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Links 2/16: N-Acetyl Selink

Famous books rewritten in the style of Donald Trump: Lord Of The Rings, Atlas Shrugged

Confucianism is newly popular in China after bouncing back from its Cultural Revolution-era ban. The government hopes to build up the philosophy as some kind of principled alternative to Western liberalism, although for now it still seems kind of forced. Bonus for people with too many stereotypes about the conformist East: one of the leaders of the Confucian revival decided to make his point by going around in old Confucian-style robes.

Eliezer Yudkowsky thinks AlphaGo’s victory is a pretty big sign.

Relevant to our interests: a new study on guns and homicide continues to find a correlation; goes part of the way to eliminating a reverse-causation hypothesis.

George R. R. Martin’s continent of Westeros is just Britain and an inverted Ireland mashed together.

After I complained about weighted blankets costing too much, Kate very kindly found one that only costs $90.

Can we really kill all mosquitos in the world to eliminate malaria? Obviously there are some risks here, but risks have to be weighed against benefits – if we don’t do it, mosquito-borne diseases keep killing one million people each year. Related: general staring in awe at the possibilities of CRISPR. Related: can gene drives mitigate wild animal suffering? Of course Brian Tomasik weighs in.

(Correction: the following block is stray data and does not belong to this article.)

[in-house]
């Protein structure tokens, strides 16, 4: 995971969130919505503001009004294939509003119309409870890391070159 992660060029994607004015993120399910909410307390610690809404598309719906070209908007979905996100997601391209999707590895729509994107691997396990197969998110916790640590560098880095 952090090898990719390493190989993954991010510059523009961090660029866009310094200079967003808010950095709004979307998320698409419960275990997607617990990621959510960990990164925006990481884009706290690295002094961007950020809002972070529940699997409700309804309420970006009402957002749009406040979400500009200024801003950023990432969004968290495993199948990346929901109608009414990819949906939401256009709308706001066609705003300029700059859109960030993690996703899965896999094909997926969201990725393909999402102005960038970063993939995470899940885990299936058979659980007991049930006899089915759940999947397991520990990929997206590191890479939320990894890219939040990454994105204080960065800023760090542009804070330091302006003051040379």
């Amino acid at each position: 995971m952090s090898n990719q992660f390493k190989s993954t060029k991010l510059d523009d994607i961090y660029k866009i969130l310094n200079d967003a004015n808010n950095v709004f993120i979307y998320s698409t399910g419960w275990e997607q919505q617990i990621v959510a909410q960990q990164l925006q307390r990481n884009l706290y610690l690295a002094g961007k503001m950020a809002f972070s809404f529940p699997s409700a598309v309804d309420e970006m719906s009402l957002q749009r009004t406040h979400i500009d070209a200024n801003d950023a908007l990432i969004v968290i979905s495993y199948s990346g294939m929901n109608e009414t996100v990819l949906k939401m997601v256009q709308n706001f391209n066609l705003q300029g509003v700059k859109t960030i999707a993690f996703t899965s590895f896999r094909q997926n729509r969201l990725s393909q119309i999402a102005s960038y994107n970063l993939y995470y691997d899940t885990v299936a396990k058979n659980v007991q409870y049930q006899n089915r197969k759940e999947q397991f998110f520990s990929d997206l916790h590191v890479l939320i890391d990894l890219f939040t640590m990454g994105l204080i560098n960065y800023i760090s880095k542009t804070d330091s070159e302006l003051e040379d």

Y Combinator is interested in basic income.

A lot of talk recently on the persistency of ancestry-adjusted economic success – that is, the peoples who were doing more agriculture thousands of years ago are more modernized and prosperous today. Here’s Brian Caplan (with some extra recommendations) and Dietrich Vollrath, and an NBER paper on AfricaGarett Jones has also been talking about this a lot. “You can control your country’s future ancestors!” is the new motto for immigration skepticism.